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In a blog about programing i read the other day something he calls the Law of Leaky Abstractions.

What that so-called Law states is that:

to some extent, all abstractions are leaky.

Which seems all fair and nice, but ends up being somehow of a thorn to me, for i have this still-not-formalized (or publicized) theory that all of history can be understood as abstraction.

What exactly do i mean by abstraction? In a naive sense, “abstract” means immaterial, and therefore “abstraction” would be the loosing of matter. The transform from body to spirit (or mind, call it what you please), from an instance to a rule (that is, induction), the progression from hardware to software, and from concrete experience to language.

But this same “direction” of change can be seen on progressions from immaterial to immaterial. For example, from drawing [to Neanderthal Pictionary, who knows?] to ideographic writing to syllabic to phonetic alphabets. All of these are abstract systems in themselves, being constituted not of the ink that forms the letters, but of the forms that the ink specks have. But between them, a further abstraction happens.

How do we call that “direction” of change? What is involved?

My theory is that we just call it abstraction and accept this direction as one of the axis of our experience.

But, if all abstractions are leaky, it seems my theory is, well, leaky.

Let’s examine his main example. TCP is an reliable protocol built atop the unreliable protocol IP. This means TCP is more practical, is less tricky, it behaves better. It just is not so much a pain in the ass to deal with. Though obviously if we are used to HTML inside a browser, yes, it is a pain in the ass. If we had to transmit our webpages through IP the problem would be lots more complicated. The browser would be always entangled in the nitty-gritty drivel of network architecture. Exactly as if you had to know what a packet was in order to use a browser you would not be reading this post.

A friend of mine who teaches Computer Science 101 said once that abstraction is what allows you to stop worrying about the details. You say “fetch the page at http://www.wtf.net” instead of calculating the traceroutes of each and every packet. In the same sense that you say “get me a cup of water” instead of specifying which cup, from where the water would come from, ans how much water it would be.

Now if we implemented a reliable protocol over another reliable protocol, for instance, things would be simpler, right? But there would be no abstraction! That means, there is an advantage in abstraction, even if it is difficult to distinguish it.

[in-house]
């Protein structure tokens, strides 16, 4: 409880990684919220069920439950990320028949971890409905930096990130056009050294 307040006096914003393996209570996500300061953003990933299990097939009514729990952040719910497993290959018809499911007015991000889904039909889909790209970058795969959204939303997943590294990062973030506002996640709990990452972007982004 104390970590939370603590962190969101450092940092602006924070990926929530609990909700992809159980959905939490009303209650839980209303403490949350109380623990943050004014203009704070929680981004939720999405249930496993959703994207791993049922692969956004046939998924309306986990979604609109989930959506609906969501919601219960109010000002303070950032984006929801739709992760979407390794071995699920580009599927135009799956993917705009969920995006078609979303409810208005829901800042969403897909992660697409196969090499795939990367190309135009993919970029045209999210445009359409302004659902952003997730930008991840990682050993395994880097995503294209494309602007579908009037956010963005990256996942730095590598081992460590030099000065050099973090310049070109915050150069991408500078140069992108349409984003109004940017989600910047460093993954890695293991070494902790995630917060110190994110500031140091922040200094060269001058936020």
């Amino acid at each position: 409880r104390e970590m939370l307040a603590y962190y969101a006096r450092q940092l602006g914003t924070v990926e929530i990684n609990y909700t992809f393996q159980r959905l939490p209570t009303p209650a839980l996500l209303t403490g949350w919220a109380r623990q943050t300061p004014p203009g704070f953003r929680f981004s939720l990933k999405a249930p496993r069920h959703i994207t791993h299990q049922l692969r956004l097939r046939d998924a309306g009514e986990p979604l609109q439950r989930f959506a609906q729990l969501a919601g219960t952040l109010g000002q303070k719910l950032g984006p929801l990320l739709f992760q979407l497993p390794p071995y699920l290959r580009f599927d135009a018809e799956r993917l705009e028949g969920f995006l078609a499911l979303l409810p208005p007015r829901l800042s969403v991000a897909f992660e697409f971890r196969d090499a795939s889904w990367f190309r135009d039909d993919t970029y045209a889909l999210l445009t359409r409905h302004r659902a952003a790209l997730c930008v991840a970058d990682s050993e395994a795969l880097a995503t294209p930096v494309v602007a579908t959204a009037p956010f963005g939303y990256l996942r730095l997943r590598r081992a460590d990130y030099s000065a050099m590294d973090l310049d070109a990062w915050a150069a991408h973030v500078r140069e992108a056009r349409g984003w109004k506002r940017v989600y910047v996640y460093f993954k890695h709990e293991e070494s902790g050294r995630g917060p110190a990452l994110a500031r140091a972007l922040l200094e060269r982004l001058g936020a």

Another important aspect of abstraction is that, despite usually (not always) dispensing with materiality, it does not do the same with energy. Most of the times, the process of abstraction involves soaking a given system with energy to a point where you can assume basic principles throughout the entire extension of the system. Like in S.T.U.N.T.s after you did reach a certain maximum speed the trajectory of your car would cease to obey the physics engine. Or like in maths you force the person to follow the same rules always — and i guess the tricky thing about teaching maths is showing students how to cheat the problem without cheating mathematics itself.

In this sense, abstraction can transform complicatedness into complexity. (And though i realize this is such a joker statement that you can understand almost anything out of it, it is important and sometime when i find the spare couple years to do my doctorate in advanced cybernetics we’ll be able to explore all the richness of such concepts, but… well… another day.)

So: are all abstractions leaky?

First, one level of abstraction does not unmake it’s previous unabstract level. The most important fact about abstraction is that it does not abandon it’s basis, but rather potentizes it. The human brain does not make humans thinkers without appetite: instead, it makes them more able to hunt and kill and eat more meat. Binary logic does not make non-computational mathematics unneeded, actually it frees maths from their more boring chores.

This means that, well, yes, the underlying reality of the abstracted system still exists, and it can be seen. And also, sometimes you are forced to see it even when you do not want it.

But. Ah, and we need a BUT!

But the abstraction can always see the unabstracted world from it’s own standpoint. When the pesky Labrador chews the net cable IP fails and so do TCP, but TCP sees the failure as “host unreachable” instead of a long and messy list of timed out packets. The abstraction kind of creates an “abstract realm”, and this realm does have frontiers. The frontiers are just part of the deal. More and more powerful abstractions will — while still having the exact same frontiers — render the frontiers less meaningful and, hopefully, meaningless.

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